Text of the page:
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Shoe Sizing Systems

Shoe size

A shoe size is a numerical indication of the fitting size of a shoe for a person. Several different shoe-size systems are still used today worldwide. In some regions, it is even customary to use different shoe-size systems for different types of shoes (e.g., men's, women's, children's, sport or safety shoes).

Foot length versus shoe length

The length of a foot is commonly defined as the horizontal distance between two parallel lines that are perpendicular to the foot and in contact with the most prominent toe and the most prominent part of the heel. Foot length is measured with the subject standing barefoot and the weight of the body equally distributed on both feet.

The size of the left and right foot is often slightly different for many people. In order to chose a shoe size, both feet should be measured and then the shoe size should be chosen based on the larger foot.

Each shoe is suitable for a small interval of foot lengths. The length of the inner cavity of a shoe must typically be 1520 mm longer than the length of the foot, but this relation varies between different types of shoes.

There are three characteristic lengths that a shoe-size system can refer to:

  • The average length of foot for which a shoe is suitable. For customers, this measure has the advantage of being directly related to their feet. It applies equally to any type, form, or material of shoe. However, this measure is less popular with manufacturers, as it requires them to test carefully for each new shoe model, for which range of foot sizes it is recommendable. It puts on the manufacturer the burden of ensuring that the shoe will fit a foot of a given length.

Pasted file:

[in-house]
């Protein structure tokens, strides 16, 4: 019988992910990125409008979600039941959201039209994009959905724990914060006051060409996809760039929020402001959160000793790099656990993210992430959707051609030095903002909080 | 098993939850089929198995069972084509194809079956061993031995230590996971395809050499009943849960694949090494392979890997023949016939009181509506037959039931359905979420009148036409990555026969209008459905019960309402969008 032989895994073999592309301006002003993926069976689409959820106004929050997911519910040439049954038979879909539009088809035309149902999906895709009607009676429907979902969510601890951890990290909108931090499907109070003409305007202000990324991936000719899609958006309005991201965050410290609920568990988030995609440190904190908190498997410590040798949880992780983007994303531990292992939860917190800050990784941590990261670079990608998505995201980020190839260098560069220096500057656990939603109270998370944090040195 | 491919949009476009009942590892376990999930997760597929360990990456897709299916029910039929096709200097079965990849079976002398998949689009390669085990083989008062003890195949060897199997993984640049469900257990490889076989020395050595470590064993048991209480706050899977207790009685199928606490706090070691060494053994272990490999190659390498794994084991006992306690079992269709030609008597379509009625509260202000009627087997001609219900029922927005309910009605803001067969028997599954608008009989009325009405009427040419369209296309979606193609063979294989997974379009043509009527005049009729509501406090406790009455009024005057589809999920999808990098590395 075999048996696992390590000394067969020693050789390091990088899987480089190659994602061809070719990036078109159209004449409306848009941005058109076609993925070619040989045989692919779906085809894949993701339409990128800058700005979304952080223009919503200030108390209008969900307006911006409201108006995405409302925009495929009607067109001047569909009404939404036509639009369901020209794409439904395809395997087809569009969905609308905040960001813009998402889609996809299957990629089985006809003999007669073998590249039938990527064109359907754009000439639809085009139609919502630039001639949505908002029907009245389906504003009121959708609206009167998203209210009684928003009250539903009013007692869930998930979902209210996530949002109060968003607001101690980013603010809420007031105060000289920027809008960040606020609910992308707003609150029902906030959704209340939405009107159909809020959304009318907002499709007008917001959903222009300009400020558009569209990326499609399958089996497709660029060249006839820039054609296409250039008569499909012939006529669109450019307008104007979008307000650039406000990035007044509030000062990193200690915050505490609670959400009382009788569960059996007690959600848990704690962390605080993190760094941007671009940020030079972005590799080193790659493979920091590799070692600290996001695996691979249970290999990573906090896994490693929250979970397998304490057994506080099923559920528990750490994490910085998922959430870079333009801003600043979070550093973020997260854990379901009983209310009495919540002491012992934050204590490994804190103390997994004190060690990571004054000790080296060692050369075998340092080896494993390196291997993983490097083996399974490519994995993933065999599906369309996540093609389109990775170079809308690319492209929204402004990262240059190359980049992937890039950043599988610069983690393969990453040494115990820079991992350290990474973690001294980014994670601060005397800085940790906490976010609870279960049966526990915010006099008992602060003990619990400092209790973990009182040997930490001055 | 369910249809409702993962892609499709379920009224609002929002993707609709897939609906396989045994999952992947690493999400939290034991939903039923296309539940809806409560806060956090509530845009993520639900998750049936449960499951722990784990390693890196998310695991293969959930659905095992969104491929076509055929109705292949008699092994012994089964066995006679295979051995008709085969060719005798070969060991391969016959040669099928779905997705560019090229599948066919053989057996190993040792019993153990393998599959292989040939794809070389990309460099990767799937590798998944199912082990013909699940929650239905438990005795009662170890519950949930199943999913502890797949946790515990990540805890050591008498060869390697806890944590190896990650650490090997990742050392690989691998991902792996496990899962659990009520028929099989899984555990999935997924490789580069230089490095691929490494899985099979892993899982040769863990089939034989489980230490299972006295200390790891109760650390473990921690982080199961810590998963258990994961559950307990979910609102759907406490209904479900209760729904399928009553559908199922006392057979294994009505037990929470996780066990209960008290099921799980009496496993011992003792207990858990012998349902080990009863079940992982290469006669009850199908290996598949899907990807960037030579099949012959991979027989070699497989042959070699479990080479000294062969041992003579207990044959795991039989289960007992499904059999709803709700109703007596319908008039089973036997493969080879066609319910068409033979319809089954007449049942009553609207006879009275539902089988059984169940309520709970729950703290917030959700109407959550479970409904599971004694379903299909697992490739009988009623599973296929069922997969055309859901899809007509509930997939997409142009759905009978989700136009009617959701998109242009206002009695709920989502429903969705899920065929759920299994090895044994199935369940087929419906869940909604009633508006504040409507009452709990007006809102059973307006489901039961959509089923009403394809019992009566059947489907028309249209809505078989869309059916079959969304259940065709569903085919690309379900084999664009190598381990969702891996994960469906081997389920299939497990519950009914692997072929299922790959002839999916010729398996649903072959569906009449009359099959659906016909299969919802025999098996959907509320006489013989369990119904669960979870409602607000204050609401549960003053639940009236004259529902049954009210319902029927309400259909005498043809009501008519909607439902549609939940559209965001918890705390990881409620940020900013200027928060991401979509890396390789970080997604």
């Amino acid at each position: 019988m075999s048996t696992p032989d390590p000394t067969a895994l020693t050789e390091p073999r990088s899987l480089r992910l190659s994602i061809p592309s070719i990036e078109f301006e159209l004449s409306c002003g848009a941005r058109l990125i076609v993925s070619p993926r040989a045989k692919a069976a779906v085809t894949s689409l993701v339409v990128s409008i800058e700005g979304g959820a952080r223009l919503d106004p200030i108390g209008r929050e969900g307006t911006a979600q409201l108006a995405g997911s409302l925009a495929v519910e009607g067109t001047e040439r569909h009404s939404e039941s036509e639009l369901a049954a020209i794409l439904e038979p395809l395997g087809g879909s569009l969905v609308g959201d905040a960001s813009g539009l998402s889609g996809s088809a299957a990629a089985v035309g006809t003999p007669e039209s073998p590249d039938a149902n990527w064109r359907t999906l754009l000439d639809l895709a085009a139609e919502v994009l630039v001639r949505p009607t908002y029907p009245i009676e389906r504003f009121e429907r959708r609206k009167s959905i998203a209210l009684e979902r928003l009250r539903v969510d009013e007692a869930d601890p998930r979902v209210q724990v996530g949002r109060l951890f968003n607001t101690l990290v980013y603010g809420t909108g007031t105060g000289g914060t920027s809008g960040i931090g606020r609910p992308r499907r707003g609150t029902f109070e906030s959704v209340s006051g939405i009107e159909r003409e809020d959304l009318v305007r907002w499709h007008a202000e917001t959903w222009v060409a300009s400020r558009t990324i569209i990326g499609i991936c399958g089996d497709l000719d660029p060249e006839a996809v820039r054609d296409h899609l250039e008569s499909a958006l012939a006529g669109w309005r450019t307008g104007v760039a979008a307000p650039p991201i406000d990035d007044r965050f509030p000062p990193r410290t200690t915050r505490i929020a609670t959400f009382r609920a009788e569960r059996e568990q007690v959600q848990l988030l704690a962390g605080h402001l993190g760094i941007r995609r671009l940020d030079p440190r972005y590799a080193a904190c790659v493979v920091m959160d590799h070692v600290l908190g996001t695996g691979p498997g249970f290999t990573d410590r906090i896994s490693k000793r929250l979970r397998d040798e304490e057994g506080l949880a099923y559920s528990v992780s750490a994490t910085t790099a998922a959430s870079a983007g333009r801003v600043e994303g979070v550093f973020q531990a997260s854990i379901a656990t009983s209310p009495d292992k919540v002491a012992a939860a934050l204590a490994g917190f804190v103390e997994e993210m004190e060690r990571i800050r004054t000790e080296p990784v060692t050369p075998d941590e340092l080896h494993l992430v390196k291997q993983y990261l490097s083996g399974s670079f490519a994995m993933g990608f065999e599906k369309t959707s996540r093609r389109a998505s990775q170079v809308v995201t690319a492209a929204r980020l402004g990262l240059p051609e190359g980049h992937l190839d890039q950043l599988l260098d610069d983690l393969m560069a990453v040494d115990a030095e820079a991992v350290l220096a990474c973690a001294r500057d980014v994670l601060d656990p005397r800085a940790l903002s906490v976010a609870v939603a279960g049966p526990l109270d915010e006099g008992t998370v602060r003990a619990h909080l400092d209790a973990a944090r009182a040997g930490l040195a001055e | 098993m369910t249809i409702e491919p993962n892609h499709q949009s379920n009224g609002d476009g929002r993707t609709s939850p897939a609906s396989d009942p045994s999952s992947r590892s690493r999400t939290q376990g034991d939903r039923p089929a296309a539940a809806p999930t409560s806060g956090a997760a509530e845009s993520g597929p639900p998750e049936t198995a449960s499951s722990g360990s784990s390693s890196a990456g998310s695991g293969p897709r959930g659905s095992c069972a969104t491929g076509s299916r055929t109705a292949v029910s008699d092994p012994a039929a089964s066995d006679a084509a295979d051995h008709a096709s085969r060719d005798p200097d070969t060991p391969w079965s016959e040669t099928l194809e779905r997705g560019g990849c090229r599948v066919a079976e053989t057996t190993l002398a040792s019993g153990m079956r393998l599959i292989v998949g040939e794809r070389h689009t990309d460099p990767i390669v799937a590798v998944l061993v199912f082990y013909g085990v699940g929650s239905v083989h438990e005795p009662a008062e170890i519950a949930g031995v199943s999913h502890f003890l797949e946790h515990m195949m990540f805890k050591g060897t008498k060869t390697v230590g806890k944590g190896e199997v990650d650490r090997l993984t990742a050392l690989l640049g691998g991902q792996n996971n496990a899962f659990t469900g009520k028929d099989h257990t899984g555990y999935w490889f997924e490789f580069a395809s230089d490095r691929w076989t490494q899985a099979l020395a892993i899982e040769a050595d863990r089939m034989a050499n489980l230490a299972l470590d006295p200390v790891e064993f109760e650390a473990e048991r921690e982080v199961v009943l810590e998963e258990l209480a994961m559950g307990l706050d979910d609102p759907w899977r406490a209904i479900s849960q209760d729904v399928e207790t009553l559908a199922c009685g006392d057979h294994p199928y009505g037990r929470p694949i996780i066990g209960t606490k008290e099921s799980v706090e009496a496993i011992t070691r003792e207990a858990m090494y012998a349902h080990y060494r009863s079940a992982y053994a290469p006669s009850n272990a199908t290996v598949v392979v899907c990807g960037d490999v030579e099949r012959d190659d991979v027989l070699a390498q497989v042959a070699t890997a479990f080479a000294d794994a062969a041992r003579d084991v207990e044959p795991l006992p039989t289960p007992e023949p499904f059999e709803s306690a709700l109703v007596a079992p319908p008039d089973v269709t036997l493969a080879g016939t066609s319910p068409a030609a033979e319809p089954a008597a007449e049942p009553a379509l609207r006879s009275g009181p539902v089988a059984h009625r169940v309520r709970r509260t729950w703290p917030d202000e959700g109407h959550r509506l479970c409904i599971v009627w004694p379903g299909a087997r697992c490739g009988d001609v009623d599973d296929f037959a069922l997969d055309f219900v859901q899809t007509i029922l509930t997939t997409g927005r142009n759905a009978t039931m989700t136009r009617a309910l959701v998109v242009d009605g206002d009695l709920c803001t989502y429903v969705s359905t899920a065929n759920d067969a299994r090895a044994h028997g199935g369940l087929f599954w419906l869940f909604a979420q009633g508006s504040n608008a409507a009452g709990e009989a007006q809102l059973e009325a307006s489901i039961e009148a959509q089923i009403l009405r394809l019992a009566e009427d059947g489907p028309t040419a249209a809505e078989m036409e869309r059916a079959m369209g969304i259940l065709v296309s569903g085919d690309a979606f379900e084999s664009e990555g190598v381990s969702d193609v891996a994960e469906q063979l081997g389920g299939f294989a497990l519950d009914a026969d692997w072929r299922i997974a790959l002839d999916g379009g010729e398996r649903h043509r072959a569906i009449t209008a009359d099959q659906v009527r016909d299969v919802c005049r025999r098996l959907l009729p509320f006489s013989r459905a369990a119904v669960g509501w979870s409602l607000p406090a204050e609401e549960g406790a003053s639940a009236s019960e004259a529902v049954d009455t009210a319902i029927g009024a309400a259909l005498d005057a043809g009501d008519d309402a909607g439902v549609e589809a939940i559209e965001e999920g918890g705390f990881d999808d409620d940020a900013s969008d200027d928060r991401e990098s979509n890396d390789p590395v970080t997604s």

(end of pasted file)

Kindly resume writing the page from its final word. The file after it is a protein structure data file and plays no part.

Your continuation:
• The length of the inner cavity of the shoe. This measure has the advantage that it can be measured easily on the finished product. However, it will vary with manufacturing tolerances and provides the customer only very crude information about the range of foot sizes for which the shoe is suitable.
  • The length of the "last", the foot-shaped template over which the shoe is manufactured. This measure is the easiest one for the manufacturer to use, as it identifies only the tool used to produce the shoe. It makes no promise about manufacturing tolerances or for what size of foot the shoe is actually suitable. It leaves all responsibility and risk of chosing the correct size with the customer.

All these measures differ substantially from each other for the same shoe.

Length unit

The following length units are commonly used today to define shoe-size systems:

  • Millimeter (mm)
  • Centimeter (cm) = 10 mm
  • Paris point = 2/3 cm = 6.67 mm
  • Barleycorn = 1/3 inch = 8.47 mm

Traditional shoe sizes by country

Warning: Most of the shoe-size systems listed in this section are not formally standardized. The exact relationship between a labelled shoe size and the interval of foot lengths for which that shoe is suitable can vary substantially between different manufacturers. The following descriptions may only approximate the exact sizing systems used by individual manufacturers. Discrepancies and variations occur in particular if shoes manufactured according to one shoe-size system are labeled in another system. With this lack of standardisation, shoe sizes can even vary from one manufacturer (or brand) as the manufacturer may use multiple different factires around the world to produce a given style.